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  1. #1
    *********! *********!!! jackli's Avatar
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    Making all varchar fields an index...

    suppose i have a table that can get potentially very large...

    fields:
    id -- int primary key, auto-increment
    name -- varchar (50)
    renamed -- varchar (26)

    the "name" and "renamed" fields will often be JOIN'ed with another table. Should I make both "name" and "renamed" into indices?

  2. #2
    SQL Consultant gold trophysilver trophybronze trophy
    r937's Avatar
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    yes, you should

    however, which indexes? that would be an additional question

    1. name
    2. renamed
    3. name and renamed as separate indexes
    4. (name,renamed)
    5. (name,renamed) and renamed as separate indexes
    6. (renamed,name)
    7. (renamed,name) and name as separate indexes
    8. (name,renamed) and (renamed,name) as separate indexes
    rudy.ca | @rudydotca
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  3. #3
    *********! *********!!! jackli's Avatar
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    ok... now indices are beginning to scare me...

    criteria for determination?

    ---

    also, just to make sure, creating an index out of a column (or two or some combination thereof) doesn't change the way it's fetched?

    that is, even if "name" has become an index, i can still reference column "name" as $arr['name'] (given that $arr is populated by $arr=mysql_fetch_array(...) )

  4. #4
    An average geek earl-grey's Avatar
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    Quote Originally Posted by jackli View Post
    criteria for determination?
    Oftenly used queries.

    Quote Originally Posted by jackli View Post
    even if "name" has become an index, i can still reference column "name" as $arr['name'] (given that $arr is populated by $arr=mysql_fetch_array(...) )
    Yes.

  5. #5
    *********! *********!!! jackli's Avatar
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    how would making (renamed,name) as one index be different than making renamed and name individually as two indices...?

  6. #6
    An average geek earl-grey's Avatar
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    List them both in brackets instead of just one.

    Code:
    create
     index `renamed_name`
        on `table_name`
         ( `renamed`
         , `name`
         )

  7. #7
    *********! *********!!! jackli's Avatar
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    i don't mean syntax-wise... but i mean what is the theoretical difference of:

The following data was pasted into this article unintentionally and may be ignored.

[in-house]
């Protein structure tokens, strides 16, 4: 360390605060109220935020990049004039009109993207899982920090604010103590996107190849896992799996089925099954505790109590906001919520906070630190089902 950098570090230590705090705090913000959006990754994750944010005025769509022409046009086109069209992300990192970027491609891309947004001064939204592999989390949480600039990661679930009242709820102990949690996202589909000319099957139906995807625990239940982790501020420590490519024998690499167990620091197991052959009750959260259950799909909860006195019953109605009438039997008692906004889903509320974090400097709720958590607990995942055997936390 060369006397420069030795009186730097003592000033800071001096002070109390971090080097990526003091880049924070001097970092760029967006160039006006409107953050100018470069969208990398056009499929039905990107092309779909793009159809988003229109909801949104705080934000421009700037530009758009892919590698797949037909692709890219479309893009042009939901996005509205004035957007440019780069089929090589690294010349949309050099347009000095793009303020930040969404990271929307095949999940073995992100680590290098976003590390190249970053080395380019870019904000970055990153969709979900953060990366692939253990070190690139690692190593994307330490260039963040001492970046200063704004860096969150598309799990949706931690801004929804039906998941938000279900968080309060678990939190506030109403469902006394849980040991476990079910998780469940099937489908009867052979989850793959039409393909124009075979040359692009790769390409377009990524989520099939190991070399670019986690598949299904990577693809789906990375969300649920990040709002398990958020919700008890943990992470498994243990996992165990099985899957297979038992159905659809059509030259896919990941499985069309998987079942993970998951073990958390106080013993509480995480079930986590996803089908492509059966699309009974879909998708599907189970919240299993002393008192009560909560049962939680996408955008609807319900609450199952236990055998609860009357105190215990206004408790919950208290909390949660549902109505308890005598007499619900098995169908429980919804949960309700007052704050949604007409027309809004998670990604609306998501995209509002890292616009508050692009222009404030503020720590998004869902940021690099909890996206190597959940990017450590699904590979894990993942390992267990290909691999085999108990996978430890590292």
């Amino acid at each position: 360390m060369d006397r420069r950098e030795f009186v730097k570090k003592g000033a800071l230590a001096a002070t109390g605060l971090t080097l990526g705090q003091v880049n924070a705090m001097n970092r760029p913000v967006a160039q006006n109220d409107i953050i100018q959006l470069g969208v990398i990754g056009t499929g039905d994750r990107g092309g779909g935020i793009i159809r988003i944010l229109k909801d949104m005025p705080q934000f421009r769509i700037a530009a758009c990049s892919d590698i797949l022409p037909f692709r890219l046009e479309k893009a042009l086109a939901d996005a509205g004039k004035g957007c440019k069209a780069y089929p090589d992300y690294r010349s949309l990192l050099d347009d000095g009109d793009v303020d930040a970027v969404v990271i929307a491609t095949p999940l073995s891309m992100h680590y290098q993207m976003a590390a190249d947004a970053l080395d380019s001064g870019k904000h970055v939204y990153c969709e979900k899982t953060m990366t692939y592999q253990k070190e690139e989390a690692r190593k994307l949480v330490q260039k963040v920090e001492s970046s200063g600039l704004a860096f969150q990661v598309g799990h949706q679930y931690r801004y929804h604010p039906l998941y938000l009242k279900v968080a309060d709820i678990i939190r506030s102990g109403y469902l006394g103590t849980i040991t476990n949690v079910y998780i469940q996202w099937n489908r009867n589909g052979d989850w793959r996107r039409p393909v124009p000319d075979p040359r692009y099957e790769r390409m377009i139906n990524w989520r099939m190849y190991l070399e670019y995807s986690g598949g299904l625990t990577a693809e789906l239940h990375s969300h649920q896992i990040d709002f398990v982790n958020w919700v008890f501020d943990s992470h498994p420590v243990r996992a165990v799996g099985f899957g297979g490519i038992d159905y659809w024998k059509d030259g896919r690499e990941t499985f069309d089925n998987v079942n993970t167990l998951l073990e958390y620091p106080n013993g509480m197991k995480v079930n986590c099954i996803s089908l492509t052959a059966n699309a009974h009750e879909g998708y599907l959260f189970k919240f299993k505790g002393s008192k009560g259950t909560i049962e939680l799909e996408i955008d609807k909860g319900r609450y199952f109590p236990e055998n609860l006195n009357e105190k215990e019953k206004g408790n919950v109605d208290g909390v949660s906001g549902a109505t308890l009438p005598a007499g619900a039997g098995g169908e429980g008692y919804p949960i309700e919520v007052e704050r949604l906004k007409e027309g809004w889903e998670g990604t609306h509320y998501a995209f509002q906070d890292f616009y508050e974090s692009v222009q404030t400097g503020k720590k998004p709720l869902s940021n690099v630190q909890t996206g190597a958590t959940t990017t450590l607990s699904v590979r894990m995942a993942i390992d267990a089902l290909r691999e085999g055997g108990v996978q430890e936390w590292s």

index nr2 on (name,renamed)
    vs
    name and renamed each as separate incides

  8. #8
    An average geek earl-grey's Avatar
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    a) name_renamed works for queries like:
    ... where name = 'something' and renamed = 'something'
    ... where name = 'something'

    b) name works for queries like:
    ... where name = 'something' and renamed = 'something' (less efficiently than (a))
    ... where name = 'something'
    record gets indexed faster on data changing than (a)

    c) renamed works for queries like:
    ... where renamed = 'something' and name = 'something' (less efficiently than (a))
    ... where renamed = 'something'
    record gets indexed faster on data changing than (a)

    Note that index is important not only for where clauses, but also for data ordering and grouping.

  9. #9
    *********! *********!!! jackli's Avatar
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    ... and index is also important for for join's. can you give examples for join's?

    http://www.sitepoint.com/print/optim...ql-application
    ^ according to this, mysql would create a sort of organized flatfile of named and renamed if i made (named,renamed) one index.

    (and yes... rtfm doesn't work well for me since the fm usually doesn't make things as clear as earl-grey did above; please bear with my questions... >.< )

  10. #10
    An average geek earl-grey's Avatar
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    The ON clause will act much like the WHERE clause does.

    Especially for INNER JOINs, you can just rephrase an explicit
    join into an implicit one and you will understand what difference index makes:
    Code:
    select t1.f1, t1.f2, t2.f2
      from t1
    left outer
      join t2
        on t1.f1 = t2.f1
    can be rephrased as:
    Code:
    select t1.f1, t1.f2, t2.f2
      from t1, t2
     where t1.f1 = t2.f1

  11. #11
    *********! *********!!! jackli's Avatar
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    is making (renamed, name) into an index faster than making each "name" and "renamed" into individual indices?

    both name and renamed are often called

  12. #12
    SitePoint Evangelist ldivinag's Avatar
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    depends.

    which do you call the most?
    Code:
    select * from table where name = "****"
    or

    Code:
    select * from table where rename = "*****"

    remember indices will make searching FASTER. but if you have too many, inserting, deleting and updating will be slowed down.

    also, if the query uses wildcard characters in the front and the end:

    Code:
    select * from table where name = "%smith%"
    mysql will ignore the indices since it cant index the middle of a string.


    also #2, if your columns in the query is also the index, mysql will not even look in the table but use the index to return the results, making it EVEN faster.

    for example:

    Code:
    select name from table
    will be really quick.
    leo d.


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